It’s funny, isn’t it. How we zone in on the things that happen in life that signal an ending of something and the beginning of something else.
They roll on in, these momentous happenings, and soon they pass: although we do wish we could cling to the beauty of them. We do wish we could hold on to their quiet precious hands just that little bit longer than they allow us to. So we can breathe them in. So we can close our eyes and know something bigger than ordinary is actually happening to us.
That’s a lot of waffling just to get to the point isn’t it, my lovely bloggy friends. And yet I’m certain you all know me well enough to understand that waffling is my way of holding on to the precious moments of my life a little longer than the average human might.
Without further ado…
It’s a girl.
A beautiful, darling, button nose girl: isn’t that just the loveliest thing?
She’s been flip-side of my belly for a week and a day. It’s been a foggy time. A time where my hormones have screamed abnormal things and my rational side has begged to make it all feel a little more normal than that. But I am perfectly okay, and that is just about all I am asking of this post birth phase.
I am being so, so, so well cared for by a husband I love even brighter the second time around. I am kept busy giggling at my other children who tumble around, daily, and so often remind me of tiger cubs at play (especially when the tiger mum nudges them away and gently snaps at their tumbling bodies, in order to pull them into line.)
My fertility story is really quite extraordinary, when I think of all the ups and downs I’ve faced on the road from then to now.
It’s time for me to share the whole story.
To those of you who are currently struggling to conceive, or suffering through the pain, confusion and hopelessness of multiple miscarriages: this one, my darling friend, is for you.
Please take my story (and all the strength, love and encouragement I have to give) and shine it over your world. Hold in your heart this nightlight of hope.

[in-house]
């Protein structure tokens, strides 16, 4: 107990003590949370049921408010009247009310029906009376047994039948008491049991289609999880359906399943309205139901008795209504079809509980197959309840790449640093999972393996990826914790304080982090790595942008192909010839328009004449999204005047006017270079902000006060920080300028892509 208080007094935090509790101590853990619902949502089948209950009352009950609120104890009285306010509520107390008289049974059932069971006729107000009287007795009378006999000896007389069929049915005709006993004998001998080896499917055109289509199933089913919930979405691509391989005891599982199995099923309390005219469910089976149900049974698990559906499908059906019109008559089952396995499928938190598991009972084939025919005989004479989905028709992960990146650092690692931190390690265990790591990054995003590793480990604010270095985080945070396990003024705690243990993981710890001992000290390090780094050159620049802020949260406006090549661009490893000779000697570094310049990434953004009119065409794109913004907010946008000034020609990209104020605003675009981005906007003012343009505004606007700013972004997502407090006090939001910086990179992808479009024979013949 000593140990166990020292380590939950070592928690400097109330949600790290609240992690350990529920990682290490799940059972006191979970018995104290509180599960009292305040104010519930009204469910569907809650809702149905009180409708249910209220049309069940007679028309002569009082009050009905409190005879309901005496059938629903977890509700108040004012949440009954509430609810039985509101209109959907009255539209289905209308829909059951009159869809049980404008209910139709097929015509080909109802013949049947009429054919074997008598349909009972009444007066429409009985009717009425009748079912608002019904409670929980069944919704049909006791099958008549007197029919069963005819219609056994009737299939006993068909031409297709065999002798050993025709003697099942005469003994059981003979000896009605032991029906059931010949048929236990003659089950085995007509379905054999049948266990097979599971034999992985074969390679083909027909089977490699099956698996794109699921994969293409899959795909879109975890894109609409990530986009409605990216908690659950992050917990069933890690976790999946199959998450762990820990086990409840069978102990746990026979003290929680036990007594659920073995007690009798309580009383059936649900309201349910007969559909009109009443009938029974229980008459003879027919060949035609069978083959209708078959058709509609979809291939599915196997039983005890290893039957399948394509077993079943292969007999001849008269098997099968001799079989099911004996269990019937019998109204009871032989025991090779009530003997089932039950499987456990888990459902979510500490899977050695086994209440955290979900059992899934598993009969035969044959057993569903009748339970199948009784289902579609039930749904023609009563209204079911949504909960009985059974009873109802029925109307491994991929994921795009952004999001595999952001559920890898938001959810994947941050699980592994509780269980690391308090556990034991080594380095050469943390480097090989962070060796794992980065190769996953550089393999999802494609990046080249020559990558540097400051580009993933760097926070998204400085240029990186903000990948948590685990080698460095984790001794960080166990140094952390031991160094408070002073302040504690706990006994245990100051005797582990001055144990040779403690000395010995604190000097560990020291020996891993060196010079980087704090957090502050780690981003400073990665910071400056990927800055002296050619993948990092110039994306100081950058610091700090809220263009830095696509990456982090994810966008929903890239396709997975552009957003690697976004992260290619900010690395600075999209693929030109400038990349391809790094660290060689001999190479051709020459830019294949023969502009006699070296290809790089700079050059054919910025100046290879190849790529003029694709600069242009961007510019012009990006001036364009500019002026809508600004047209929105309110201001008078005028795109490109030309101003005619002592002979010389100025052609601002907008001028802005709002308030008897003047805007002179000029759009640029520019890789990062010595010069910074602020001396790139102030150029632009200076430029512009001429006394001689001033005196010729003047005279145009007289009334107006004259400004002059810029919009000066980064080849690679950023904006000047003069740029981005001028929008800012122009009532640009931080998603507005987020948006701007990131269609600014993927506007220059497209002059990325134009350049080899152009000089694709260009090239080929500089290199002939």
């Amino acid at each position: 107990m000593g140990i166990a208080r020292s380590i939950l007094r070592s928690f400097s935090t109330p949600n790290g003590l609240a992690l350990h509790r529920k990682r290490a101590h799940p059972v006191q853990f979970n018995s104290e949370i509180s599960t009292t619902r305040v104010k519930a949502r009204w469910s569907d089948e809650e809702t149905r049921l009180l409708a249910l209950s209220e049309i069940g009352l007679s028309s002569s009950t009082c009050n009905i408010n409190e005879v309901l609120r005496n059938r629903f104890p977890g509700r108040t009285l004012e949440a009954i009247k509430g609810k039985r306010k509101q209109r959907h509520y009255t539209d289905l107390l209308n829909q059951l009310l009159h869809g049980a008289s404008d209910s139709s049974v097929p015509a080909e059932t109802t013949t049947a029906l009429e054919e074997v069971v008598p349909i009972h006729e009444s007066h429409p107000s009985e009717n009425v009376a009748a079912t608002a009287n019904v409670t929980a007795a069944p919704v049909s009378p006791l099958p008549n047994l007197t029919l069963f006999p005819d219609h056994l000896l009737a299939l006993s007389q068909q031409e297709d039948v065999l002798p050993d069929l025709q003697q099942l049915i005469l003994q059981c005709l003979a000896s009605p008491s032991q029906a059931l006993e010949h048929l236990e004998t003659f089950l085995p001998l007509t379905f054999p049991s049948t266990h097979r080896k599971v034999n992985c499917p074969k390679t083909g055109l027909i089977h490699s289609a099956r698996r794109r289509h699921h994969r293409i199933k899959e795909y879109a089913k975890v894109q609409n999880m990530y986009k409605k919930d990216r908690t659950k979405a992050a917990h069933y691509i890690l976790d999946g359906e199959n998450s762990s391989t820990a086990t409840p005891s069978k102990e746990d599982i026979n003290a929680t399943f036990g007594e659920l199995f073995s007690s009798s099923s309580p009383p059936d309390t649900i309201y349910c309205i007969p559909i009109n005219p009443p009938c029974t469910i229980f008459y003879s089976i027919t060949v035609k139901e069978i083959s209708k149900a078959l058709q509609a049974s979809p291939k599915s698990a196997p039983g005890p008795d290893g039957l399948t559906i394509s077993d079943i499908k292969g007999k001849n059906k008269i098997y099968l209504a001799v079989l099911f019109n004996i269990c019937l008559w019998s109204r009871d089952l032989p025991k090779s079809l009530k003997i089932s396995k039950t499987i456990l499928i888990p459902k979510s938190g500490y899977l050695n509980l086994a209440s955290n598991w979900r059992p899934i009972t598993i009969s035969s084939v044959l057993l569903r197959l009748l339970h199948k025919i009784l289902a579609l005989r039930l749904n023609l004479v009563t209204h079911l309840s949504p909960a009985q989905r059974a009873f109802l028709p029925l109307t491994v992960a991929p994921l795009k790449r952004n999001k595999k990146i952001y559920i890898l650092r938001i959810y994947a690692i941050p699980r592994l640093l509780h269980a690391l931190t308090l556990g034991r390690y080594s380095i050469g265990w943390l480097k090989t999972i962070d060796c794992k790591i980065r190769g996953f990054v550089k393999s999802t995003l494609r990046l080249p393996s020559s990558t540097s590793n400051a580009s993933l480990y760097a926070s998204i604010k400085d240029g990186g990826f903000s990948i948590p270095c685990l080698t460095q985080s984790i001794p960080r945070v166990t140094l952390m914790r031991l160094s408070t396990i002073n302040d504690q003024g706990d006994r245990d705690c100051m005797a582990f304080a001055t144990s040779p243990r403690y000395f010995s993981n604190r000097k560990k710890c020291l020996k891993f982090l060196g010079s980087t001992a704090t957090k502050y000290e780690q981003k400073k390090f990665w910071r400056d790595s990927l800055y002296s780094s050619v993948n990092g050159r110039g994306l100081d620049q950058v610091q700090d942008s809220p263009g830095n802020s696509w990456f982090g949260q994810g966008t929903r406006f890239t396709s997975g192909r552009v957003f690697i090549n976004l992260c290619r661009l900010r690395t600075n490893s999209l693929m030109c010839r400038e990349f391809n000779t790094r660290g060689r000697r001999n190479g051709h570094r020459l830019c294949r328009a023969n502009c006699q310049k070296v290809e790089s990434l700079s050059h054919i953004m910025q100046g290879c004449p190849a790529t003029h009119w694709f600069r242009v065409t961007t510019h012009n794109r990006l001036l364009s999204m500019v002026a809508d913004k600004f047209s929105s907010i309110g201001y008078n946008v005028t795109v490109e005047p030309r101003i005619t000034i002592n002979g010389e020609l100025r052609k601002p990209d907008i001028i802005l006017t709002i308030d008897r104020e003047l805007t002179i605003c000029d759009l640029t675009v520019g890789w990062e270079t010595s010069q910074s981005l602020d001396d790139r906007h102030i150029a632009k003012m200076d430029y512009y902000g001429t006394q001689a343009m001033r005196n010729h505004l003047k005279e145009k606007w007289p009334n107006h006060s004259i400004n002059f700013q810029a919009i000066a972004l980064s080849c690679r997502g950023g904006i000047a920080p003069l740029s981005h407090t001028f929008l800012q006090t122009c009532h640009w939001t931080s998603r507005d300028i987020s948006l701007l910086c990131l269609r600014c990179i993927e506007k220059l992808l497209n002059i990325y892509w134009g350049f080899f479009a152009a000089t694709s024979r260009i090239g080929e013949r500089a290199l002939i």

Because there is hope.
And I am living, breathing proof.
We know what we are, but not what we may be.
Eight years ago. I was 29 when I conceived my little boy. Such fear lives in that first trimester, doesn’t it, if you allow yourself to wander down the path of what if. Of course, I repressed most of that fear. You know that thing us humans do when we sweep our true feelings under the carpet because we are afraid to look at the dark side of life: well, I did that.
But I was afraid. Deep down inside I was afraid of not making it to that glorious light we all call ’12 weeks pregnant.’ When 12 weeks came, the relief was lovely. I found myself in the sweetest little bubble of waiting for baby that, actually, I really had rather expected to be a breeze. And it was. My friends called me the magical pregnancy unicorn and I had to agree. It truly was an accurate label, to my absolute delight.
There were very few aches and pains, no health complications at all, and at 39 weeks, my precious little man was born. To say my life changed that day would be far too small a statement. My soul expanded, that day, would be a more accurate way of putting it. Because that day (and as fate would have it, three hours before I turned 30): I became somebody’s mother.